Managing Your Long-Term Relationships

Having a board that you’re comfortable with and like spending time with gives you a chance to detach from the day-to-day of the business a little bit while you think about the business more broadly. In doing this, you want to create a relationship with each individual board member as well as a cohesion between the board members themselves.

Transcript

Having a board that you’re comfortable with, that you like spending time with gives you a chance to detach from the day-to-day of the business a little bit while you think about the business more broadly. You work on the business rather than in the business, and that can be a real satisfying and energizing part of the experience of building the business, and the board can really help you with that. It’s useful to think of the board not as one generic thing, but as individual board members. As a CEO or entrepreneur, you want to have this one-on-one relationship with each board member, but you also want to create a relationship between board members, and as a result allow there to be some cohesiveness in the dynamics between everyone on the board. That requires a lot of work. It requires the same kind of work that you put into your leadership team. Understanding what strengths and weaknesses are, articulating what you want different people to do in different roles, is a key part of this. The other, and we talked a lot about expectation settings earlier, is recognizing that your board members are going to behave in different ways when asked to do specific things for the company. Each one of them has their own characteristics and their own way of relating to whatever is going on. Some board members are going to be very, very good at performing the task that’s been asked of them. Other board members are going to run very open loop, and it might be unclear whether they’re actually getting done what was asked. And some board members are going to do way more than whatever your expectation was based on their own personality and the way they do things.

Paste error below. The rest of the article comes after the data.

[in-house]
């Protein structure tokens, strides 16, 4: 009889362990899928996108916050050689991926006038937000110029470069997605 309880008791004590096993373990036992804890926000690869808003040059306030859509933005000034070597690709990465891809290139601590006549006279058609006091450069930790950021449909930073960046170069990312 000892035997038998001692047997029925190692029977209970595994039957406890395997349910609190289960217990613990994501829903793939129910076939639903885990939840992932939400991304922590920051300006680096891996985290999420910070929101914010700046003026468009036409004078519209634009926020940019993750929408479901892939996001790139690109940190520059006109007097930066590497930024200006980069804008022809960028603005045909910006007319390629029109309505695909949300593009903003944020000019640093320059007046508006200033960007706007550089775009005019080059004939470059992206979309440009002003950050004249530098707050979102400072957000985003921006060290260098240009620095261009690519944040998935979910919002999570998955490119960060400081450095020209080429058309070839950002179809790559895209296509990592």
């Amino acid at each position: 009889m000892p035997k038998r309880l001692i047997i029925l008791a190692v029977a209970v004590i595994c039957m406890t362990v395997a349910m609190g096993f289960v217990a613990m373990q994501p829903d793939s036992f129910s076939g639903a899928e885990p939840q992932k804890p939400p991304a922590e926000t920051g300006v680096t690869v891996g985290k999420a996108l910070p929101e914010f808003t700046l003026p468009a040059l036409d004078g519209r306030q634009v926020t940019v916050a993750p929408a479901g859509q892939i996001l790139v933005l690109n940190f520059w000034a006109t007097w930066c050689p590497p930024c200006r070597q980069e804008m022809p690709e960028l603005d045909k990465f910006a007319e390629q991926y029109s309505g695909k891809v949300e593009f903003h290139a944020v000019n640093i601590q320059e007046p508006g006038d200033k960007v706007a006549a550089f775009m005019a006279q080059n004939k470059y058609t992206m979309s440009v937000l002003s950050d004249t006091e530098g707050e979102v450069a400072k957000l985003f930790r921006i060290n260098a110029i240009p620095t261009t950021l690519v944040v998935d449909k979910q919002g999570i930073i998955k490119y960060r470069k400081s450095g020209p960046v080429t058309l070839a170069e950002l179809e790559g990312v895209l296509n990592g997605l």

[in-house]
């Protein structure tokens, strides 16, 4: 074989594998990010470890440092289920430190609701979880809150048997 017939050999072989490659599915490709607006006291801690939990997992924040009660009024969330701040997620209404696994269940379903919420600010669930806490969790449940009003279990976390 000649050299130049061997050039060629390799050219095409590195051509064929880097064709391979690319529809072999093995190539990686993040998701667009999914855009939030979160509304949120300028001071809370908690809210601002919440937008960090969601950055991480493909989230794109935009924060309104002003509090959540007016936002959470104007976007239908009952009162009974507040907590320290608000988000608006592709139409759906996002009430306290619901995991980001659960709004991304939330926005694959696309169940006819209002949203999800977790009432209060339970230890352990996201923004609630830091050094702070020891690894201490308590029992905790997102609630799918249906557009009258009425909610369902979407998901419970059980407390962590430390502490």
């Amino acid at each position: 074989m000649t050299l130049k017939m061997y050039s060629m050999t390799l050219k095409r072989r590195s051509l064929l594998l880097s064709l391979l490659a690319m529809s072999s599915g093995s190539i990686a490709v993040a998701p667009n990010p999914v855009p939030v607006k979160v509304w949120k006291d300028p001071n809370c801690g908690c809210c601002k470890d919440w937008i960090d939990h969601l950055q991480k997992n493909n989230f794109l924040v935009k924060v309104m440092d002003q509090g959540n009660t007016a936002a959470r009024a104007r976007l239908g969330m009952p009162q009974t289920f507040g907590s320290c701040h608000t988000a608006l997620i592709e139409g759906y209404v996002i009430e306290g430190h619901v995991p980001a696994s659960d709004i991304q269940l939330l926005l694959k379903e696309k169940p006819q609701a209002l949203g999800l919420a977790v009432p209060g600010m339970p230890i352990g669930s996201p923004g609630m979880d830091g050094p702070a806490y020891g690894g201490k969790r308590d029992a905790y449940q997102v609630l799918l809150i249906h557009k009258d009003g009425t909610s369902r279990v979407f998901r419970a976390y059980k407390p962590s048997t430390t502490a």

One of the situations where the relationship between the CEO and the board goes off the rails is the case where the CEO loses the confidence of his management team. Most boards have a relationship with more than just the CEO. And when board members start hearing from members of the management team that they don’t have confidence in the CEO, that often starts to create challenges which oftentimes results in the CEO being replaced. Now it’s important for a CEO to realize that the solution to that is not to manage the communication between the members of the management team and the board. In fact, that’s very counterproductive. If the members of the management team don’t feel like they can communicate with the board members, and if there isn’t clear rules of engagement for that communication, a CEO can often find himself blindsided by essentially a rebelling of the management team through the board.